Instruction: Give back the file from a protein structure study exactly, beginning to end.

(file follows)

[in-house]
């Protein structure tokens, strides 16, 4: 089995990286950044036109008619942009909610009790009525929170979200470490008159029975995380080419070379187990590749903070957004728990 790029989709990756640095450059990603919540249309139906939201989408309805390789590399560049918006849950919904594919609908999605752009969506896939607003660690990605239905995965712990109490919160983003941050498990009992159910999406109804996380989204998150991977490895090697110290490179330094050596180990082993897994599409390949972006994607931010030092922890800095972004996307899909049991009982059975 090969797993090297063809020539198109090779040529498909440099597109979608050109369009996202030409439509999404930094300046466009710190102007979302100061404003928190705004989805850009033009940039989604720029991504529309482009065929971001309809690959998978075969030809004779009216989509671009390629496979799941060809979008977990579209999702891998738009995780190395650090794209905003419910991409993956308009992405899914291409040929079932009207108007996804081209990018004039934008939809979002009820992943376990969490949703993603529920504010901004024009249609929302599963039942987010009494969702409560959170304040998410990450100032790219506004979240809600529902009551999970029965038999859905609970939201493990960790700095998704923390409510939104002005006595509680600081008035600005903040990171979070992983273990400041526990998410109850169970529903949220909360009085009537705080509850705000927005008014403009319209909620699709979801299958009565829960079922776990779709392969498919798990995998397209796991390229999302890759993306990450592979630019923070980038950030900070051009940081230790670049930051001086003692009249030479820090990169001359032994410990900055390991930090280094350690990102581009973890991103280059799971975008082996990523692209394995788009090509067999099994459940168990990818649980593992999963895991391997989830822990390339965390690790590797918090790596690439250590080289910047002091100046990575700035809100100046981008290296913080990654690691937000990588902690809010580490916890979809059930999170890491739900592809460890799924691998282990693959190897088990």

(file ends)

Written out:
[in-house]
């Protein structure tokens, strides 16, 4: 089995990286950044036109008619942009909610009790009525929170979200470490008159029975995380080419070379187990590749903070957004728990 790029989709990756640095450059990603919540249309139906939201989408309805390789590399560049918006849950919904594919609908999605752009969506896939607003660690990605239905995965712990109490919160983003941050498990009992159910999406109804996380989204998150991977490895090697110290490179330094050596180990082993897994599409390949972006994607931010030092922890800095972004996307899909049991009982059975 090969797993090297063809020539198109090779040529498909440099597109979608050109369009996202030409439509999404930094300046466009710190102007979302100061404003928190705004989805850009033009940039989604720029991504529309482009065929971001309809690959998978075969030809004779009216989509671009390629496979799941060809979008977990579209999702891998738009995780190395650090794209905003419910991409993956308009992405899914291409040929079932009207108007996804081209990018004039934008939809979002009820992943376990969490949703993603529920504010901004024009249609929302599963039942987010009494969702409560959170304040998410990450100032790219506004979240809600529902009551999970029965038999859905609970939201493990960790700095998704923390409510939104002005006595509680600081008035600005903040990171979070992983273990400041526990998410109850169970529903949220909360009085009537705080509850705000927005008014403009319209909620699709979801299958009565829960079922776990779709392969498919798990995998397209796991390229999302890759993306990450592979630019923070980038950030900070051009940081230790670049930051001086003692009249030479820090990169001359032994410990900055390991930090280094350690990102581009973890991103280059799971975008082996990523692209394995788009090509067999099994459940168990990818649980593992999963895991391997989830822990390339965390690790590797918090790596690439250590080289910047002091100046990575700035809100100046981008290296913080990654690691937000990588902690809010580490916890979809059930999170890491739900592809460890799924691998282990693959190897088990």